Apple’s recent history of new product category launches denote major, culturally impactful, events: AirPods, Apple Watch, iPad, and of course — the pinnacle of the bunch — the iPhone. The Watch didn’t set the world on fire immediately, but I think it still qualifies to be among the bunch, racking up tens of millions of sales within two years. AirPods took a while to ramp up too.
The rumoured headset product is simply not going to meet that same level of appeal, but is that a necessarily a bad thing? It depends. If Apple presents it as the next big thing, laden with superlatives, then it will backfire. If it approaches its introduction in a more subdued fashion, in a similar vein to the launch of something like the Pro Display XDR, then it’s probably fine. Don’t set unrealistic expectations and people will not be disappointed. Apple Reality Pro is the start of a long journey, and the billions of dollars of research and development will eventually culminate in something monumental. Just not yet.
Being active in the augmented reality space is clearly important, and Apple has signalled as much with six major versions of ARKit under its belt already. The v1.0 headset hardware is the next step on the journey. In the best case, it will establish Apple as a market leader in the space, evangelise to developers and kickstart an ecosystem. It might make some inroads in the enterprise. I don’t think many ordinary people will get on board. The rumoured second-generation model has a better shot, but even that will probably be priced above $1000. But maybe by the time that second-gen comes out, Apple and developers noodling with the first-gen might have figured out some killer app use cases that will allow that price to be somewhat justified. If not, no biggie. There’s always the third-gen. And after that ships, the state of the art of technology will hopefully be closing in on making the ideal form factor — thin and light glasses — viable. And when that happens, Apple will be ready.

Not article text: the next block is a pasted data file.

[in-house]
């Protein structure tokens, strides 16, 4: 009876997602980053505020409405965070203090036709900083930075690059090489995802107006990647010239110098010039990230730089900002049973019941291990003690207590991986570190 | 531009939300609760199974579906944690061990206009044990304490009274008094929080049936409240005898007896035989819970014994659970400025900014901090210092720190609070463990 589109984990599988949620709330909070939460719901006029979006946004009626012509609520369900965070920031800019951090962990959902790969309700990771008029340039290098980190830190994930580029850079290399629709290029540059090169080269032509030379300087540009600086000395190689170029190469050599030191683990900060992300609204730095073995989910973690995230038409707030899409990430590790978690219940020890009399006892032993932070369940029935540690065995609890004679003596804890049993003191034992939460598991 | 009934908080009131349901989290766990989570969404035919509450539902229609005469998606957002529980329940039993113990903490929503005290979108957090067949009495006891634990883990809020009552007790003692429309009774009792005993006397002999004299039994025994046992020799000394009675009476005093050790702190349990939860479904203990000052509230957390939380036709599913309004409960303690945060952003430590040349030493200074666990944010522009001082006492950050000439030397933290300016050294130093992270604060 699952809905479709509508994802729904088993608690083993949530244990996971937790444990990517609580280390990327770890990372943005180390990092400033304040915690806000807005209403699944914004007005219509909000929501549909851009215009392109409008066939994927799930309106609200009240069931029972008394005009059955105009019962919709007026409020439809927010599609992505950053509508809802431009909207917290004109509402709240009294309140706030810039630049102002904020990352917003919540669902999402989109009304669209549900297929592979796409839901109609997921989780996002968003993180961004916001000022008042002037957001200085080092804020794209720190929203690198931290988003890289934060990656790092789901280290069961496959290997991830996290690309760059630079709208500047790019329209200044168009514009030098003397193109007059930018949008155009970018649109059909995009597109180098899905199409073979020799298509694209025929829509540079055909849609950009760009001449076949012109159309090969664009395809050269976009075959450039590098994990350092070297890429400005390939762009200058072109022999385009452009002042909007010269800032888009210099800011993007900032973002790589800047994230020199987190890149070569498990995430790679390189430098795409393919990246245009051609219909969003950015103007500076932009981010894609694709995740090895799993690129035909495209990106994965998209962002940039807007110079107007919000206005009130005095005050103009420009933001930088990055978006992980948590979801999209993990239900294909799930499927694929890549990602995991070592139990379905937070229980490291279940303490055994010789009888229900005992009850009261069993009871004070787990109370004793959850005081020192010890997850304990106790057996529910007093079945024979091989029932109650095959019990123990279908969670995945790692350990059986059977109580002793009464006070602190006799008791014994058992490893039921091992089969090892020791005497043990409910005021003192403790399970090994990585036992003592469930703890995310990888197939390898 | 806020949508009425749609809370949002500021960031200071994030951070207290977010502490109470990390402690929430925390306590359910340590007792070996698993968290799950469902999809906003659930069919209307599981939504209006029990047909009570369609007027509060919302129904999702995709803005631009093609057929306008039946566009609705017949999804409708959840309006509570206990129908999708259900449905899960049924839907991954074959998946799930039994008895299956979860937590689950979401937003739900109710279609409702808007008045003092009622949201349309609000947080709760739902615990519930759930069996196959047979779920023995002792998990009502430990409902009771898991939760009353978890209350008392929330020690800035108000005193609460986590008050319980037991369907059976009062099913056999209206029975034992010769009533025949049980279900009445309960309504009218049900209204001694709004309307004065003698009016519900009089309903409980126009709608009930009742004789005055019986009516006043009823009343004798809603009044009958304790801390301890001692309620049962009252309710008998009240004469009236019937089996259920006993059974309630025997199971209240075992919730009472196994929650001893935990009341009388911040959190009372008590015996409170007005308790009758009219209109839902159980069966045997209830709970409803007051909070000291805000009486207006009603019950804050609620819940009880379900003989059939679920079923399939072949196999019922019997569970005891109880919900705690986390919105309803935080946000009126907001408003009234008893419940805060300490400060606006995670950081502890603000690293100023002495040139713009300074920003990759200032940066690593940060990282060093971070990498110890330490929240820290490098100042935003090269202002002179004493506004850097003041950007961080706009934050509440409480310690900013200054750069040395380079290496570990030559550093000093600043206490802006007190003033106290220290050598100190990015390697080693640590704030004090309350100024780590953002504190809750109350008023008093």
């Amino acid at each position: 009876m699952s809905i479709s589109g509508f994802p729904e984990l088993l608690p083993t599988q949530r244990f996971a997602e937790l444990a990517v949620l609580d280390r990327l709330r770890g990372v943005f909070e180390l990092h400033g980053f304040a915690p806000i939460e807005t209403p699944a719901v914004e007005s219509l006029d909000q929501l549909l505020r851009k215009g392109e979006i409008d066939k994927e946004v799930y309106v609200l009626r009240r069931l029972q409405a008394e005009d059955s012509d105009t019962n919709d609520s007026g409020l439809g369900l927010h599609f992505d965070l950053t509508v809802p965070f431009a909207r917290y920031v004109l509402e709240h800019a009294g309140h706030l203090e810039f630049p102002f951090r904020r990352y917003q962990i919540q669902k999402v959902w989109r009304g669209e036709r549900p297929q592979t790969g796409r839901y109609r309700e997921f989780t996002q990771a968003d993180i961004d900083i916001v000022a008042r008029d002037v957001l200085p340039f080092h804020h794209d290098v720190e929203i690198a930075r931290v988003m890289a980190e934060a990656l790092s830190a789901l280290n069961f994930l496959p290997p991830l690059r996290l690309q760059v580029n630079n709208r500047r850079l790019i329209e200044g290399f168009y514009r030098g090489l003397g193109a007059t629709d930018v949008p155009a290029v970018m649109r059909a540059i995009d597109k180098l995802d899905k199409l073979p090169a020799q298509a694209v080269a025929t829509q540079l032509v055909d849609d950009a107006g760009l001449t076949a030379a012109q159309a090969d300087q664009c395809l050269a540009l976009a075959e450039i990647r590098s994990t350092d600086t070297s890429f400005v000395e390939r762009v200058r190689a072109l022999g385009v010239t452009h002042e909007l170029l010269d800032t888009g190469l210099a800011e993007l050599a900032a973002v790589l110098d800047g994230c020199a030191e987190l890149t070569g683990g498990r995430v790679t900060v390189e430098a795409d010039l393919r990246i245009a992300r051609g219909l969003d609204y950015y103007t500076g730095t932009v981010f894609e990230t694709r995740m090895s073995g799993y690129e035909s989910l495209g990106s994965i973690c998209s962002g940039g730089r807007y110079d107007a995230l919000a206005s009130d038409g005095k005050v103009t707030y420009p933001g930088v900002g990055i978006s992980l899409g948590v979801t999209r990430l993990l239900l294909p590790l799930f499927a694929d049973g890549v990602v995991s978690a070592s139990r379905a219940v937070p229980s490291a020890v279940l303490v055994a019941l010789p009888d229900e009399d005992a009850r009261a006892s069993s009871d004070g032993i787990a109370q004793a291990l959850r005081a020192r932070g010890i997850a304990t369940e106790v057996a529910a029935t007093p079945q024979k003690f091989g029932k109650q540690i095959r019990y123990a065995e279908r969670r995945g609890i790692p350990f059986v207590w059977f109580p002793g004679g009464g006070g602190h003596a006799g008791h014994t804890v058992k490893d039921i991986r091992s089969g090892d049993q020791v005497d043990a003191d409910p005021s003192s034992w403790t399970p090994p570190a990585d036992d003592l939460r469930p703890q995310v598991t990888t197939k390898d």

Eddy Cue once said, if Apple only did things that were as big as the iPhone, they would never release another product. Back when Apple was far less flush with cash, it had to make an immediate splash to survive, let alone thrive. Nowadays, the company doesn’t have that pressure, and it’s implausible that it could one-up itself forever. Sometimes it makes sense to start small.